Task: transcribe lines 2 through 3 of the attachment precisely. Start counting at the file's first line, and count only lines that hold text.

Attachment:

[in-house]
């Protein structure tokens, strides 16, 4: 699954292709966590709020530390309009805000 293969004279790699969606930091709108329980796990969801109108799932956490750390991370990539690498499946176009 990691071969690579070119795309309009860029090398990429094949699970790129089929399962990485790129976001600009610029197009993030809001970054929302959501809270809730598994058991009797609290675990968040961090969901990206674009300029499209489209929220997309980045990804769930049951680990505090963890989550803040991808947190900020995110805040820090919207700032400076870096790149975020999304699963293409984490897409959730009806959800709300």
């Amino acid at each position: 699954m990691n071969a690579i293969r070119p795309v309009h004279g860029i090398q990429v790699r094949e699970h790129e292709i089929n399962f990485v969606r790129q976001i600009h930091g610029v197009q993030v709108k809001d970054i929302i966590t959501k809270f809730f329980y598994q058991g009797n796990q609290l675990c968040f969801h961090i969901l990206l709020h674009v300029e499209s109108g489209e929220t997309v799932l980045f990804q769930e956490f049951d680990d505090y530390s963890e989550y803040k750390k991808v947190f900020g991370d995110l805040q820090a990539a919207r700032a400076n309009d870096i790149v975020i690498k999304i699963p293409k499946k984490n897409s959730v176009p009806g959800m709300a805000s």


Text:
């Protein structure tokens, strides 16, 4: 699954292709966590709020530390309009805000 293969004279790699969606930091709108329980796990969801109108799932956490750390991370990539690498499946176009 990691071969690579070119795309309009860029090398990429094949699970790129089929399962990485790129976001600009610029197009993030809001970054929302959501809270809730598994058991009797609290675990968040961090969901990206674009300029499209489209929220997309980045990804769930049951680990505090963890989550803040991808947190900020995110805040820090919207700032400076870096790149975020999304699963293409984490897409959730009806959800709300």
């Amino acid at each position: 699954m990691n071969a690579i293969r070119p795309v309009h004279g860029i090398q990429v790699r094949e699970h790129e292709i089929n399962f990485v969606r790129q976001i600009h930091g610029v197009q993030v709108k809001d970054i929302i966590t959501k809270f809730f329980y598994q058991g009797n796990q609290l675990c968040f969801h961090i969901l990206l709020h674009v300029e499209s109108g489209e929220t997309v799932l980045f990804q769930e956490f049951d680990d505090y530390s963890e989550y803040k750390k991808v947190f900020g991370d995110l805040q820090a990539a919207r700032a400076n309009d870096i790149v975020i690498k999304i699963p293409k499946k984490n897409s959730v176009p009806g959800m709300a805000s």